Integrative and functional medicine treats the patient as a whole – and many who work in the field are convinced this is the future of medicine. The goal is to understand why the patient is ill, and work to fix the root cause, rather than just prescribe a medication to manage their disease.
Similarly, integrative and functional nutrition is a more personalized approach in which a dietitian and patient partner together to heal the root causes of symptoms or an illness. It’s still science-based, but it considers all aspects of a patient’s lifestyle, genetics, and biochemistry, rather than just prescribing a standard diet for their disease.
Using an integrative and functional approach in your nutrition practice can be so satisfying for both patients, and yourself. It helps patients take control of their health and appreciate how interconnected their body and lifestyle are. As a result, patients are often more motivated and successful at making changes.
Unfortunately, there’s a gap in most traditional nutrition curriculums, and many dietitians (especially those of us who have been practicing for a while) aren’t all that knowledgeable or comfortable with the integrative approach. If you’re intrigued, but not sure how to start incorporating the principles of integrative and functional nutrition into your practice, it’s worth investing some time to learn more.
Here are three valuable resources specially designed by and for registered dietitians. They’ll help you get up to speed or advance your skills in the area of integrative nutrition and earn some CPE credits at the same time.
1. Dietitians in Integrative and Functional Medicine (DIFM) DPG practice group. Open to all Academy of Nutrition and Dietetics members for $40 per year, this practice group is an amazing resource. Membership benefits include:
A full library of CPE-approved recorded webinars as well as ongoing live webinars on a wide range of topics in integrative nutrition and practice.
A free subscription to the Natural Medicine Database- a great evidence-based resource if you want to examine the research on benefits or uses of herbs or supplements.
A free digital subscription to 3 online journals (Advances in Mind-Body Medicine, Integrative Medicine: A Clinician’s Journal, Alternative Therapies in Health and Medicine)
An active online discussion board, newsletter, and podcast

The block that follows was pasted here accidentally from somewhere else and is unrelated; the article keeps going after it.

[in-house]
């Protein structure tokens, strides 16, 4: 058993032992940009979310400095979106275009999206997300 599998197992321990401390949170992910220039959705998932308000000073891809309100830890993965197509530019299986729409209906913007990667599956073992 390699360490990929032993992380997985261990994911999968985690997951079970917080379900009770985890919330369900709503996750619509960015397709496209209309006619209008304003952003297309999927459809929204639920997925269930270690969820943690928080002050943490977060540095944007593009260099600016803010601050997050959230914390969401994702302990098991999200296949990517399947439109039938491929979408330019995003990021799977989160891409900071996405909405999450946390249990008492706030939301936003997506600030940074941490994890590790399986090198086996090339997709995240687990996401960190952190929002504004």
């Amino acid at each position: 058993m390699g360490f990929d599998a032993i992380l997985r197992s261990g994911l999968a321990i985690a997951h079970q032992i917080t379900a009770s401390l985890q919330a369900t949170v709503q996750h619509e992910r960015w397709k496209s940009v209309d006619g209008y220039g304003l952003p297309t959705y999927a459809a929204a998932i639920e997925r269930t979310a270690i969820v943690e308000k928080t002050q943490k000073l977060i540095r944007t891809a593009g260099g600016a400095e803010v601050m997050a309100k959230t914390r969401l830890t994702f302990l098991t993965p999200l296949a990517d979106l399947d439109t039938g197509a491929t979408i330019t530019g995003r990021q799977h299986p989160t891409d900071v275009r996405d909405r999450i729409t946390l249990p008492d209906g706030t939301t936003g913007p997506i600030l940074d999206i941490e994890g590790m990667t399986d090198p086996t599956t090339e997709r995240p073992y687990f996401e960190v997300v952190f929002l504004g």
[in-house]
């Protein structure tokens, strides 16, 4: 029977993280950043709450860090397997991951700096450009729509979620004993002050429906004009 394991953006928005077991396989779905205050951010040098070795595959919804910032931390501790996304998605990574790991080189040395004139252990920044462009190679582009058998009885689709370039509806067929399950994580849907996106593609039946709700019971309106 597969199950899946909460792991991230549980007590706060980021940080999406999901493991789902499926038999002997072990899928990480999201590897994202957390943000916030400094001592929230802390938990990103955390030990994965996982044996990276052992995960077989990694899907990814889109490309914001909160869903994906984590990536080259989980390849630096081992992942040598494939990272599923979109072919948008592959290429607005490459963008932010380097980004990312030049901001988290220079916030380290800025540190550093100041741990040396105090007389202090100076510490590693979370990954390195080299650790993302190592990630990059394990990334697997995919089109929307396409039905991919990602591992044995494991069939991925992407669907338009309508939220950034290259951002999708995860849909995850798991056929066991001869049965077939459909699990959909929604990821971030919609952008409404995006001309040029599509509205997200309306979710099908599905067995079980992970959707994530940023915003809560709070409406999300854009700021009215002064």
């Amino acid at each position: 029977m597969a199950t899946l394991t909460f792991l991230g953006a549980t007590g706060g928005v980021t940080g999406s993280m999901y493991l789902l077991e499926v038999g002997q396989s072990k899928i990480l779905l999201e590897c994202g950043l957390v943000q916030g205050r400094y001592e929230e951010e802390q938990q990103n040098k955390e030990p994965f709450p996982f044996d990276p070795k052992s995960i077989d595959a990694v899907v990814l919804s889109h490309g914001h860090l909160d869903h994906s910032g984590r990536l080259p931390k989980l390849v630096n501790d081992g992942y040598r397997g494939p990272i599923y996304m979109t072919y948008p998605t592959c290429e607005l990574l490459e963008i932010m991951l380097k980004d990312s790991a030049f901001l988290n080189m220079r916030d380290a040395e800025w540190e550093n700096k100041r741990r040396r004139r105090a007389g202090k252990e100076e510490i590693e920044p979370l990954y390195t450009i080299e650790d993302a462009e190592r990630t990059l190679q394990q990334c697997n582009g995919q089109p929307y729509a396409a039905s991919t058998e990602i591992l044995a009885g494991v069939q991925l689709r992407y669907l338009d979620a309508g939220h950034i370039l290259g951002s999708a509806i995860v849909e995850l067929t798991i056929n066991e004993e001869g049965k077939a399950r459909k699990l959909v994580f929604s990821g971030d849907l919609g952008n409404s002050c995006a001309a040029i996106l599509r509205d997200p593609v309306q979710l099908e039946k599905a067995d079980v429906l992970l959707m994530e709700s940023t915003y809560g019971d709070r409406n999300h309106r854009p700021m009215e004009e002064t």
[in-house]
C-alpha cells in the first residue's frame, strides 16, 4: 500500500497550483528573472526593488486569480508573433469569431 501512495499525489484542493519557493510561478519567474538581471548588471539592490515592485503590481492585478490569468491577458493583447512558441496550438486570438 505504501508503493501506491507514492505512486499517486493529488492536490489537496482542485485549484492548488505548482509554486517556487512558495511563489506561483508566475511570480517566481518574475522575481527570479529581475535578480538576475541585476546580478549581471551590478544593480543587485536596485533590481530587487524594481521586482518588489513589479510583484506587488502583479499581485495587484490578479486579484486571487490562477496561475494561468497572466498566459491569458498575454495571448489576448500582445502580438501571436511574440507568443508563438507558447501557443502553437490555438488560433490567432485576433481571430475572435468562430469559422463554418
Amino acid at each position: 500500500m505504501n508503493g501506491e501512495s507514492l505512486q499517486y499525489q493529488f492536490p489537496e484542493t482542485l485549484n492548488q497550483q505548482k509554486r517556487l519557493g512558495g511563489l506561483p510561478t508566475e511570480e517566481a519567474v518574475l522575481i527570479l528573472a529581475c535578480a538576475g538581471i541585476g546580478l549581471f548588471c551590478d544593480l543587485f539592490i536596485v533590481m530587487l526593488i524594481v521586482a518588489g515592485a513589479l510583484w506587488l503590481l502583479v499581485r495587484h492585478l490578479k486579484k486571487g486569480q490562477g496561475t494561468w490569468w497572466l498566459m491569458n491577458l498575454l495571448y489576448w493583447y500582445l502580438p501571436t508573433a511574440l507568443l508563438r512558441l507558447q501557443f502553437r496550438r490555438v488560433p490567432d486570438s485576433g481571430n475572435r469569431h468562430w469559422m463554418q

2. The Integrative and Functional Nutrition Certificate of Training through the Academy of Nutrition and Dietetics. If you want more structure and a general overview of integrative nutrition, consider investing in this five-module, prerecorded program. It covers the basics, including:
Identifying and eliminating toxins
The entire program qualifies for 10 CPE credits, and is open to Academy members as well as non-members (although the price point is higher).
3. Ready to specialize in integrative nutrition and functional nutrition? The Integrative and Functional Nutrition Academy (IFNAcademy) gives you the skills and confidence to practice with the pros.
Registered dietitians and integrative medicine nutritionists, Dr. Sheila Dean and Kathie Swift, offer this very thorough online course along with a distinguished faculty and advisory board who are top leaders in integrative and functional medicine. Lectures and resources are provided by trained allopathic and naturopathic physicians, registered dietitian/nutritionists, nurse practitioners, culinary nutrition experts, holistic health counselors and other allied professionals.
With 5 tracks and 33 modules, this program is a significant investment in time (and money) but it covers everything you need to know to practice integrative nutrition with confidence.
Successful completion of the IFNA functional nutrition training program provides 220 CPE credits. While the board exam isn’t required, if you decide to take it, you’ll earn the Integrative and Functional Nutrition Certified Practitioner (IFNCP™) Advanced Practice Credential.
Whether you want just a taste of the basics, or you decide you want to dive deep into the science of integrative and functional nutrition, these resources could be just the boost your nutrition practice needs.